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Hearing of the Senate Energy and Natural Resources Committee Subject: Impacts of Climate Change on Energy Infrastructure

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Location: Washington D.C.

BREAK IN TRANSCRIPT

SEN. MARY LANDRIEU (D-LA): I would just like to welcome Ted who's just been a tremendous advocate for not only the expansion of Port Fourchon and energy infrastructure to bring to this nation the oil and gas resources that we need to keep this economy moving. But I think he's been a great advocate for the restoration of the coast and I thank you, Ted and look forward to your testimony.

I also want to say to Dr. Burkett, it's wonderful to see you, Virginia. She served our state so well in the capacity of secretary of Wildlife and Fisheries and is now serving the nation in a broader capacity. So I want to welcome both witnesses with Louisiana roots.

MS. BURKETT: Thank you

BREAK IN TRANSCRIPT

SEN. LANDRIEU: Thank you. I'd like to start with just showing some graphs if I could, some charts that I think might put some of this in perspective. If you could hold up the -- this is the toe of the boot, I guess -- if Louisiana is shaped like a boot, this is the toe of the boot, and just to orient the committee members, this is Port Fourchon. Tom, if you could point to that. That's Port Fourchon right there. Now it's just a spit of land, I guess, 100 miles or so down that bayou. The bayou's about 100 miles Ted right from La Fourche, but you can see that -- I mean it's a -- you can't see the road there but the Highway 1 starts there and goes all the way up. Actually, does the highway already run to Canada, all the way up? We don't know. We think it might go all the way up through the country.

MR. FALGOUT: It's called the longest street in the world.

SEN. LANDRIEU: Yeah. And -- but it starts there. It's two lanes and it basically sits at sea level now. We have been trying to get the federal government and the state of Louisiana to recognize the significance of this particular road to connect Port Fourchon which 20 percent or 25 percent of the energy of the country comes through. If this small little port is shut down, it has huge impacts as has been outlined. And Mr. Chairman, for the life of me, I can't understand how the country can invest in, you know, the Big Dig in Boston and other -- you know, in projects and not realize that lifting this particular road, either with general fund dollars, which is one option. But, the other option that we've provided, which makes a lot of sense is using a portion of the taxes generated by the industry that uses this port -- not additional taxes, but the revenues, which is what revenue-sharing was all about.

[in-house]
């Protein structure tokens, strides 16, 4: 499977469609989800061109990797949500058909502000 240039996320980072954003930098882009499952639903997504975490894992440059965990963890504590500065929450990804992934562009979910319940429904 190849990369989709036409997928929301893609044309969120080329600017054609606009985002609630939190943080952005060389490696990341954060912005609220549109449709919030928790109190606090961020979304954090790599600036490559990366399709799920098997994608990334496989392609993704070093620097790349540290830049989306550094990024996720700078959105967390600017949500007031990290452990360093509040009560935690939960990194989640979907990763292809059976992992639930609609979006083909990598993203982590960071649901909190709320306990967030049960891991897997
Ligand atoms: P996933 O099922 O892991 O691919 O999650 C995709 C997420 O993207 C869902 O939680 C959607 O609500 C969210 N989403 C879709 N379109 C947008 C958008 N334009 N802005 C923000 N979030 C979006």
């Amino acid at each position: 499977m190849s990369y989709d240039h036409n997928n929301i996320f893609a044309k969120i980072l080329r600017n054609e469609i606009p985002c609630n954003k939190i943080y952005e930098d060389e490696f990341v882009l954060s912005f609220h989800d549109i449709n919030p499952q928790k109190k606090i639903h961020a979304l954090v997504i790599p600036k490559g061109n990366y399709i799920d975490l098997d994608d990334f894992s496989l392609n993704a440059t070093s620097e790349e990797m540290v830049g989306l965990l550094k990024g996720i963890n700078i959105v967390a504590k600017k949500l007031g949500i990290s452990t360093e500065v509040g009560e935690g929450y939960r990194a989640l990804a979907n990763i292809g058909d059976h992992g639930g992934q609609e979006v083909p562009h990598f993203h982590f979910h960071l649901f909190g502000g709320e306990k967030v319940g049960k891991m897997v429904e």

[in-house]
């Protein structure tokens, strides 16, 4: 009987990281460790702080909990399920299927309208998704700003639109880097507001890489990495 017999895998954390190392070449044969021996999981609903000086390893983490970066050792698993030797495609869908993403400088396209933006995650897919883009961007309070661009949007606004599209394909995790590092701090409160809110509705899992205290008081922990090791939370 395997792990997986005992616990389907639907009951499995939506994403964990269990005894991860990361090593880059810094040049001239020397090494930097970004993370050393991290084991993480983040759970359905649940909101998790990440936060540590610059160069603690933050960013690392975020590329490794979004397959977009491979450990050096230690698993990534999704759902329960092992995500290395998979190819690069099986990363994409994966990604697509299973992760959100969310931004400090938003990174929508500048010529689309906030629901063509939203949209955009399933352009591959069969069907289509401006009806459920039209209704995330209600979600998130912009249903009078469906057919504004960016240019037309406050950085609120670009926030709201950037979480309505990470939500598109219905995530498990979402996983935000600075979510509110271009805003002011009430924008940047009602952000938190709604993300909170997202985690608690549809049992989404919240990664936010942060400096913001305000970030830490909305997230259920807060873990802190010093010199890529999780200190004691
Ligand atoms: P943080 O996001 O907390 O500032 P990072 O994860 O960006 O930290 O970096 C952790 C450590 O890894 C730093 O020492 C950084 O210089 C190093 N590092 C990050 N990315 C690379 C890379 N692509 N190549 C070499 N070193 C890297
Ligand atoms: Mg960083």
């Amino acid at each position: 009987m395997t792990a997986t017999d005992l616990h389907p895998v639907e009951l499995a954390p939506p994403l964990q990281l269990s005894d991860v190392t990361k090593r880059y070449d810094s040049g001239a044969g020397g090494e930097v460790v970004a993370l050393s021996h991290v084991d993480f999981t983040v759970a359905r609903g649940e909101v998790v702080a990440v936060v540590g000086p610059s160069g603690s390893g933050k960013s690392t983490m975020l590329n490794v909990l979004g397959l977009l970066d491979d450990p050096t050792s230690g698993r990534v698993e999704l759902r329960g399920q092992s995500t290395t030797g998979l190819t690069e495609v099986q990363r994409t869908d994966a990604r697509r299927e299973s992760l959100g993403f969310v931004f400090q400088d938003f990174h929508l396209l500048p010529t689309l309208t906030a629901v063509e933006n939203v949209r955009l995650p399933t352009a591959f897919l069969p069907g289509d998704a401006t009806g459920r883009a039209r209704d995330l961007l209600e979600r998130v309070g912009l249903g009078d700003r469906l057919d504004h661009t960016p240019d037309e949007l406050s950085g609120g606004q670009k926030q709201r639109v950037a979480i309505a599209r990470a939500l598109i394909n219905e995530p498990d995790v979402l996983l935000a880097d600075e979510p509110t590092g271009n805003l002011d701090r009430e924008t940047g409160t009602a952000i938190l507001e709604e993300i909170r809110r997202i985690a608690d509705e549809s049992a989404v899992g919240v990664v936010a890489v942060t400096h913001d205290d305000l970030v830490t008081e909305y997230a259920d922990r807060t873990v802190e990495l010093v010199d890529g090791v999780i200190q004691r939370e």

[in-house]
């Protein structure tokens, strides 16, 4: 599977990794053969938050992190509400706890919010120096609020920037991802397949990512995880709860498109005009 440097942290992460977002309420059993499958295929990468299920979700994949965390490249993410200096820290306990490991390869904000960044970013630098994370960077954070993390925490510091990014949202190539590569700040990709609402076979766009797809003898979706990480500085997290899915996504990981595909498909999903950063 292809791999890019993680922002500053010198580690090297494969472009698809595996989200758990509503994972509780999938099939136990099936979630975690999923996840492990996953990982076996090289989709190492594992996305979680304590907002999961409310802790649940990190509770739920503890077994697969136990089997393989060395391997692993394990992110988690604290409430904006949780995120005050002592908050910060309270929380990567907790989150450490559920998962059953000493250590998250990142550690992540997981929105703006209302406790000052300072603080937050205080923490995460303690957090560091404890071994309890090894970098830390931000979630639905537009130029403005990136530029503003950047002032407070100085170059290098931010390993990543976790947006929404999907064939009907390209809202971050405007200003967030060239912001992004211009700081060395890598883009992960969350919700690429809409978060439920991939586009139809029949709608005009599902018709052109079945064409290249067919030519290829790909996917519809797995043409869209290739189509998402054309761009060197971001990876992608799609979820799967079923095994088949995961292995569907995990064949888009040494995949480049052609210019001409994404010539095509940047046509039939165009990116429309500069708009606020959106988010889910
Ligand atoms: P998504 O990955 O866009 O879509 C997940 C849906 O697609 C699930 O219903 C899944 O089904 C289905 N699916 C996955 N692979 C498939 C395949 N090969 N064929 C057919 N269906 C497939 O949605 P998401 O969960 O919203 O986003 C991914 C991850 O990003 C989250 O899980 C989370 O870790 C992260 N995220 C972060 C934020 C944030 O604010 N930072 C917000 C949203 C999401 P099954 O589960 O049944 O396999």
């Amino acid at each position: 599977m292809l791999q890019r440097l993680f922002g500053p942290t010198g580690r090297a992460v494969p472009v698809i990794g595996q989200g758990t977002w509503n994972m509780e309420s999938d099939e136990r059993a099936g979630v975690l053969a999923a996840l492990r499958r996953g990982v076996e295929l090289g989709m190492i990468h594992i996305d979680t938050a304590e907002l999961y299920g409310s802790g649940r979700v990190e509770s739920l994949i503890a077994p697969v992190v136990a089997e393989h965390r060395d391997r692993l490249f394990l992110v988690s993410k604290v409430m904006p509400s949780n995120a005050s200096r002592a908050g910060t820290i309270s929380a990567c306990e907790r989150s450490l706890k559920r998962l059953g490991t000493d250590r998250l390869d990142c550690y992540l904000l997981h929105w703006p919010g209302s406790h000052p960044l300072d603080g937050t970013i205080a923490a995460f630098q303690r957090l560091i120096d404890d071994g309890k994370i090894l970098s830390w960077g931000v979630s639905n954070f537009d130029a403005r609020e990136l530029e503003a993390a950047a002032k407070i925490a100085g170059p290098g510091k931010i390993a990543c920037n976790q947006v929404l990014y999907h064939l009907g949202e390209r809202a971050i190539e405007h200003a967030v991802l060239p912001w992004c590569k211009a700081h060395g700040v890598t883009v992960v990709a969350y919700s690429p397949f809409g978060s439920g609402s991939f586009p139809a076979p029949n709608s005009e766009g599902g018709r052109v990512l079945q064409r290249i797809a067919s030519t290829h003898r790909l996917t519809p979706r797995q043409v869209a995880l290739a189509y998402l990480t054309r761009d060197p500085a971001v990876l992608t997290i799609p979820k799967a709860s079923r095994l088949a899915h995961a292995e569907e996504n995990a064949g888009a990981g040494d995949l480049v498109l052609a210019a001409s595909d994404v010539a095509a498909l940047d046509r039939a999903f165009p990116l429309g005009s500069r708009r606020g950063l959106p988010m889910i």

The other thing that this graph shows is, the red it the potential or real land loss that's occurring. We are -- have a project, Tom, if you'd point to Morganza, to the Gulf, to protect some of this infrastructure. This is Houma right here. We're trying to get a levee built right here. And we have now several lawsuits pending and some problems with -- although the Congress has taken action to build this levee, we've been trying to get this done for 40 years, and it's just one thing after another.

Now, I want to put up the next poster to show you where the infrastructure is because -- the next one, not this one. Well, actually, no this one's the right one -- I wish I could do this talking into the mike. But the "Rs" are where the refineries are. And you'll notice the big refineries are not on the coast, they're up because they know to move away from the coast for protection. So they're not on the beach is what I'm trying to explain. We don't build refineries on the beach, but we're building them where they need to be. The Mississippi River is that blue line -- blue squirly line. They have to be where with a source of water. You have to be by a source of water to build a refinery. So the industry is doing a pretty good job of siting their refineries where they need to be.

The little "Fs" are little infrastructure that is defined as, sort of, other petrochemical infrastructure. But as you can see, this is the infrastructure necessary to move oil and gas. These are pipelines. They only exist beneath Louisiana, Texas and Mississippi. This -- there's nothing like this off the coast of Florida or in the west or on the East Coast or on the West Coast. This is the infrastructure that is laid down. Now we have two choices. We can protect this or we can move it. Both are expensive, but I'd suggest protecting it is less expensive than moving it because, first, there's no other place in the country you can move it to. And the resources are here. And if you put wind out in the -- if you put wind out in the west, you're going to have to have an infrastructure grid that sort of looks like the Caesar pipelines, and in facilities that can transport -- generate and transport the energy.

I want to show you what this supports. This infrastructure supports this distribution system in the country. This is the gas distribution system for the nation, and it basically comes out of Louisiana. So that infrastructure that I just showed you supports the distribution of gas that comes all around, and the only other trunk even close to the trunk that we have, as you can see from Canada, is a large amount of gas coming from Canada. The other part of this comes from here.